Why The FBI Went After Steven Seagal

Steven Seagal: Russian citizen, hair plug cautionary tale, embarrassment to Aikido, 21st century direct-to-video DVD icon, and one-time Hollywood blockbuster semi-star whose ticket sales through the '90s garnered over $1 billion, per the LA Times. Seagal, no matter what's befallen him in the past couple of decades, remains forever enshrined in the pantheon of second-tier 1980s and '90s action stars that includes Jean-Claude Van Damme, Dolph Lundgren, Michael Dudikoff, and a host of honorary mentions. At his peak, Seagal was "no Harrison Ford," according to Hollywood publicist Howard Bragman, but still, he did all right enough.

In a fun reversal of his typical vigilante roles, though, Seagal himself was once embroiled in a stratagem of subterfuge and intrigue against one of the United States' chief legal authorities: the FBI. One could say the FBI were... Out for Justice. They thought that Seagal considered himself... Above the Law. But even though Seagal was Under Siege, and may have Marked (a journalist's car) for Death, who considered herself Under Siege 2, ultimately, the FBI made an Executive Decision to not attribute the car's bullet-hole Exit Wounds to him. Officially, he was never charged, but also never cleared, and has remained On Deadly Ground with Hollywood ever since (okay, he's basically been blacklisted). But even though Seagal never got the apology he believes he deserved, he will, to himself, always remain The Patriot that he knows he is. And if we forget that salient fact, odds are, he'll find a way to remind us.

'I'm gonna take you to the bank... to the blood bank.'

Seagal's one-time law-flouting saga began with Anthony Pellicano, who is not only the most (apparently) non-mafia man with a quite-mafia name, but was once Hollywood's chief detective to the stars. But really, Pellicano was always more of a strongarm than an investigator, who, as The New York Times says, would drive around Los Angeles with a baseball bat in his trunk. Not, apparently, in case he ran across a quick sandlot pickup game. No, it was in case he needed to conduct some impromptu intimidation. In 2019 he was released from prison after a 15-year sentence for operating a vast surveillance network that conducted illegal wiretaps on actors such as Sylvester Stallone. Pellicano worked with a lot of people, including Chris Rock, Courtney Love, and yes, Steven Seagal. That is, until the early '90s, when Seagal said they stopped being on speaking terms.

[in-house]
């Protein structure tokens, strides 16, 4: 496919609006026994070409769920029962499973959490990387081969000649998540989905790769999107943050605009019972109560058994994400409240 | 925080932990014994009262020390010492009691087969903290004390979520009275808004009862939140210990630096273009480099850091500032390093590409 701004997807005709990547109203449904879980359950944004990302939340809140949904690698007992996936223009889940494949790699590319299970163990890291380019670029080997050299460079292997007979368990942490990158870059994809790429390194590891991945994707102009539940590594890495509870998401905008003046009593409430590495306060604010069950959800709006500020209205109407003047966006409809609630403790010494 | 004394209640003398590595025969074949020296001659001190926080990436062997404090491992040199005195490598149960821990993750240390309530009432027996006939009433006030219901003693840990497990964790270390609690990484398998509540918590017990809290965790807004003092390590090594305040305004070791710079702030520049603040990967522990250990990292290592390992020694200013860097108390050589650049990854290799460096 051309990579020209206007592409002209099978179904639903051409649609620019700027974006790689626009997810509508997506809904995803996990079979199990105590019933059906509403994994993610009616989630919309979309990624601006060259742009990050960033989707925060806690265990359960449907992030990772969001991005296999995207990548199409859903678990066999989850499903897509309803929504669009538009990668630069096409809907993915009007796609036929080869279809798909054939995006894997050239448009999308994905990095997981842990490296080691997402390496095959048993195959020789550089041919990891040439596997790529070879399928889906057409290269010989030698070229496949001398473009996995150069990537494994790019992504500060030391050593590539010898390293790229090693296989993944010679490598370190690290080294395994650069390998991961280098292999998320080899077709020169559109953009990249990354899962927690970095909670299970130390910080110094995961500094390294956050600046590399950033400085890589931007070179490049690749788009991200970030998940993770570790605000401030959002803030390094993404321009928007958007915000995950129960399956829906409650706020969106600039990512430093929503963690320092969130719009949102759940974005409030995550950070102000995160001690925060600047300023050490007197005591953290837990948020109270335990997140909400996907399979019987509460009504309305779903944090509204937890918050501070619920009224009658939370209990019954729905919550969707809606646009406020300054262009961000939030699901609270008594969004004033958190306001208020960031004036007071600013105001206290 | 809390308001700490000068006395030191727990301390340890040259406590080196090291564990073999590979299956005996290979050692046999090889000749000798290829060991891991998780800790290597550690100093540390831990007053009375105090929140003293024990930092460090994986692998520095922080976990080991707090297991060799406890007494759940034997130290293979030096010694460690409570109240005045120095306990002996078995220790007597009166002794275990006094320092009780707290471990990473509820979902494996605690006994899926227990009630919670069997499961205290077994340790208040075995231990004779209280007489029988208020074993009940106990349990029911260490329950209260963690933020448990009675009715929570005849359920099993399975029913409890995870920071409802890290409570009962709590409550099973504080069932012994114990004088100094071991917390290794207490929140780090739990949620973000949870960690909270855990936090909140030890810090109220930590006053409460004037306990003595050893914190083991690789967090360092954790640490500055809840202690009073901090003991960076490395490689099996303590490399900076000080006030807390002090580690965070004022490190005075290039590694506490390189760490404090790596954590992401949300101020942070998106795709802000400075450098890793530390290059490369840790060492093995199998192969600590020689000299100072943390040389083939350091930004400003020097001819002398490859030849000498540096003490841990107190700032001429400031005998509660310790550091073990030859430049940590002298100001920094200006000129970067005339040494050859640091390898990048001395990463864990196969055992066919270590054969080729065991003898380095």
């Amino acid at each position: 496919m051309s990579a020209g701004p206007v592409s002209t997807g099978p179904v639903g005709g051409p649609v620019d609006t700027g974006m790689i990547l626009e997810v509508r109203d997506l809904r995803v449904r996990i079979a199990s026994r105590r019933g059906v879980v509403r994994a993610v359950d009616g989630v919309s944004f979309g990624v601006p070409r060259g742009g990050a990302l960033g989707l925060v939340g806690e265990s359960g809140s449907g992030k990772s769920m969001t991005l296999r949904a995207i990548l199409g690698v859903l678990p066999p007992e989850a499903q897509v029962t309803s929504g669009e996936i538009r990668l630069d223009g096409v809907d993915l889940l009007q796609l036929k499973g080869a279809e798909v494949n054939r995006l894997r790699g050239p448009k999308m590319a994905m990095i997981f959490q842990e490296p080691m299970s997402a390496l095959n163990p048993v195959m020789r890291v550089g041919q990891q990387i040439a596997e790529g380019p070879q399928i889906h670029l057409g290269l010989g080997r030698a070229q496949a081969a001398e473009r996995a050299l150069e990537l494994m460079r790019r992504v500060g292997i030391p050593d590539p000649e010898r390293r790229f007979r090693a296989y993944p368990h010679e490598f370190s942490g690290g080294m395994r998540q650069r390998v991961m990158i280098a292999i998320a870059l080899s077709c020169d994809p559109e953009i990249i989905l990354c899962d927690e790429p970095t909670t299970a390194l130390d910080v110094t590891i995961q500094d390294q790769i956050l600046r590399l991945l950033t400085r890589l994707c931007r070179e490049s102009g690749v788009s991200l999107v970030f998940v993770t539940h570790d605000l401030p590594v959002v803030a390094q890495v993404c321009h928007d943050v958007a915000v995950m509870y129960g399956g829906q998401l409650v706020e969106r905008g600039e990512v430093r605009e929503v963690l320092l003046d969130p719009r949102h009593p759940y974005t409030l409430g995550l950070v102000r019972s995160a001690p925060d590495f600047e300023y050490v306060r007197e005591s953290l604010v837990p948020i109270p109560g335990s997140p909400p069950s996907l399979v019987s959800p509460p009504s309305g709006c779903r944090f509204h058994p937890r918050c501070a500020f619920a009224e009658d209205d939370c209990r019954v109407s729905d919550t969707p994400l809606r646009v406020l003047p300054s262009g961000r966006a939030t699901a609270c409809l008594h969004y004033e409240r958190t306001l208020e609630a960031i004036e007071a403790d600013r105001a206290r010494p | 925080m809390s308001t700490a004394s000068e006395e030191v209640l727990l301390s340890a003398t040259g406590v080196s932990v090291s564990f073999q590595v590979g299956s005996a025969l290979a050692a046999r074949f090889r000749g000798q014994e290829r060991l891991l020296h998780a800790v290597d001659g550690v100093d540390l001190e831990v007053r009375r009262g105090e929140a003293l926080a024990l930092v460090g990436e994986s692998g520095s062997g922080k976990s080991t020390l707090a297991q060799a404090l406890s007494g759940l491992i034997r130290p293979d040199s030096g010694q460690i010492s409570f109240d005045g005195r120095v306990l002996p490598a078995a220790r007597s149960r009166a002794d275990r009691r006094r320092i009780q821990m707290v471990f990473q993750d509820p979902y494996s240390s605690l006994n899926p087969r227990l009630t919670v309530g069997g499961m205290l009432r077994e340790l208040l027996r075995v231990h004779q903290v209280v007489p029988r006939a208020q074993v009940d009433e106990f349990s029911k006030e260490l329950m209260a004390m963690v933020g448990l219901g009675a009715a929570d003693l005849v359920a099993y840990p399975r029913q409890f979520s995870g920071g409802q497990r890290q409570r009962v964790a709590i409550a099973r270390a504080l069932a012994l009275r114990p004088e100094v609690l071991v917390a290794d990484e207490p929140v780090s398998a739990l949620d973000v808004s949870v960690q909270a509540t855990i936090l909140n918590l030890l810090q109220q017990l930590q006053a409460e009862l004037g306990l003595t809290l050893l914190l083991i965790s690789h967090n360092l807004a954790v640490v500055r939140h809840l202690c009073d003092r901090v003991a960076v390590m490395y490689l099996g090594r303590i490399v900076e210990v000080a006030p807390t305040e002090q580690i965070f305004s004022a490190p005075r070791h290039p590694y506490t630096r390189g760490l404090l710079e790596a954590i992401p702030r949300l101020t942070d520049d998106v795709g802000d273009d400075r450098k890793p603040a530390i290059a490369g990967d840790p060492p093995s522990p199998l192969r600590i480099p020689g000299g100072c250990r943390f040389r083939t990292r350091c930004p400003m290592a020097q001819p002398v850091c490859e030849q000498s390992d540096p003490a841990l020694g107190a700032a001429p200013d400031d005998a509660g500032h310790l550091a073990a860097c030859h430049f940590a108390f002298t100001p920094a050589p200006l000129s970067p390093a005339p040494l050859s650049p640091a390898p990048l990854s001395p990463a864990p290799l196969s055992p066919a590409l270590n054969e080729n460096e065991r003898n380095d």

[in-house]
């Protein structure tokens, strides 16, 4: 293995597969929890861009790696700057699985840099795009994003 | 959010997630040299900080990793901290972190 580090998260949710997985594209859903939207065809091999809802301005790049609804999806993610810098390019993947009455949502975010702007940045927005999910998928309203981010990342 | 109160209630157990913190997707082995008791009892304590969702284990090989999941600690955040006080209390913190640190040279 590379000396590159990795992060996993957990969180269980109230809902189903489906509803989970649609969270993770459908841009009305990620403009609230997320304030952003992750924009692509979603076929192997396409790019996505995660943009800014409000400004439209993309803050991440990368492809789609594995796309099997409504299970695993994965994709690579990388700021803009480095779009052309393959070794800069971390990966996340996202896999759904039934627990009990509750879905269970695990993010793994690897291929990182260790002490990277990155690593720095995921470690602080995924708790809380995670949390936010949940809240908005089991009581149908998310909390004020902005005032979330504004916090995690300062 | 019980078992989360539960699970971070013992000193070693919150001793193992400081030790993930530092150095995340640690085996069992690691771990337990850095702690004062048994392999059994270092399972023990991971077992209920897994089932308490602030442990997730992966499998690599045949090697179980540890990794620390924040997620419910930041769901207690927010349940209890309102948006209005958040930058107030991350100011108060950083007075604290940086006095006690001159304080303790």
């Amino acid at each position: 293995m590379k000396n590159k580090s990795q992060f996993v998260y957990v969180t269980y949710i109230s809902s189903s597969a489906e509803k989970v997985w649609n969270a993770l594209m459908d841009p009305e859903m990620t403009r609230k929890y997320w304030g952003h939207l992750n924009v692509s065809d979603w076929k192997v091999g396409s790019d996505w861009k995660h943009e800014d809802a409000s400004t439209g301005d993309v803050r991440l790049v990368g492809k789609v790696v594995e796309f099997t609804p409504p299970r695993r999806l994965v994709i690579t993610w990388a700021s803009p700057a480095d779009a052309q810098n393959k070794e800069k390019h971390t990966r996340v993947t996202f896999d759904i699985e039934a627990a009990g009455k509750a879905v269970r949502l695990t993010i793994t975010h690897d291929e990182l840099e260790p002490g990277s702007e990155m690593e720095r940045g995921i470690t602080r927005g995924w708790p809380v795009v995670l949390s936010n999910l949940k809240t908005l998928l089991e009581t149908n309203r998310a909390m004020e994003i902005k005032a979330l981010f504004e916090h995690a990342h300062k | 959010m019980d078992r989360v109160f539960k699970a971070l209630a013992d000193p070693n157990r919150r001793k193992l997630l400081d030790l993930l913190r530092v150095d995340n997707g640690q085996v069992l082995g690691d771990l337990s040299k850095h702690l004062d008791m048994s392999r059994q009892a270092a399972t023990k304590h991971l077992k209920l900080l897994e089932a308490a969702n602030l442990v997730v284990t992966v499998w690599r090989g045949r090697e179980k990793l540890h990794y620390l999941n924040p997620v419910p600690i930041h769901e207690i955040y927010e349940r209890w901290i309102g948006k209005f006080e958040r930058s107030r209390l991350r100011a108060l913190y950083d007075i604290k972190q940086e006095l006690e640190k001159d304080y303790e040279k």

A decade or so later, in 2002, Anita Busch, reporter for Variety, The Hollywood Reporter, and later The New York Times, was working on a story uncovering "unflattering" information about Seagal and a former business associate. At the time, per The New York Times, she was also collaborating with The Los Angeles Times in a piece about "organized-crime links to the entertainment industry." On June 20, Busch found a note taped to her car in the morning that said "Stop," aside a fish and rose in a tin tray on the windshield. And next to that, a tiny hole that looked like a bullet hole.

'I think we're living in a world where society is very difficult'

When Busch first reported the incident, she received little but "snickers" and mockery, especially from New Times in Los Angeles, a rival Los Angeles newspaper that has since gone out of businessIn fact, she was even accused of having made up the entire incident. "I was telling the truth, and no one was believing me," Busch said. "People started questioning whether I had somehow lost my mind." Busch's supporters said that such responses were driven by jealousy at her career and ability to uncover the truth.

Eventually, the FBI approached Seagal as a suspect in the case, who said it was absurd that he would hire Pellicano to terrorize Busch. In a public statement, Seagal blamed this accusation for crippling his career, saying, "These kinds of inflammatory allegations scare studio heads and independent producers — and kill careers." Admittedly, Seagal passed a polygraph test that indicated he was telling the truth. 

The investigation moved to Pellicano himself. Six years later, in 2008, Busch finally took the stand in a trial whereby Pellicano and six associates were brought up on no less than 110 charges of spying and illegal wire tapping. As a result, Pellicano served time in prison all the way until 2019, when he was released. Seagal, for his part, got off completely free. It seems he really might be Hard to Kill after all.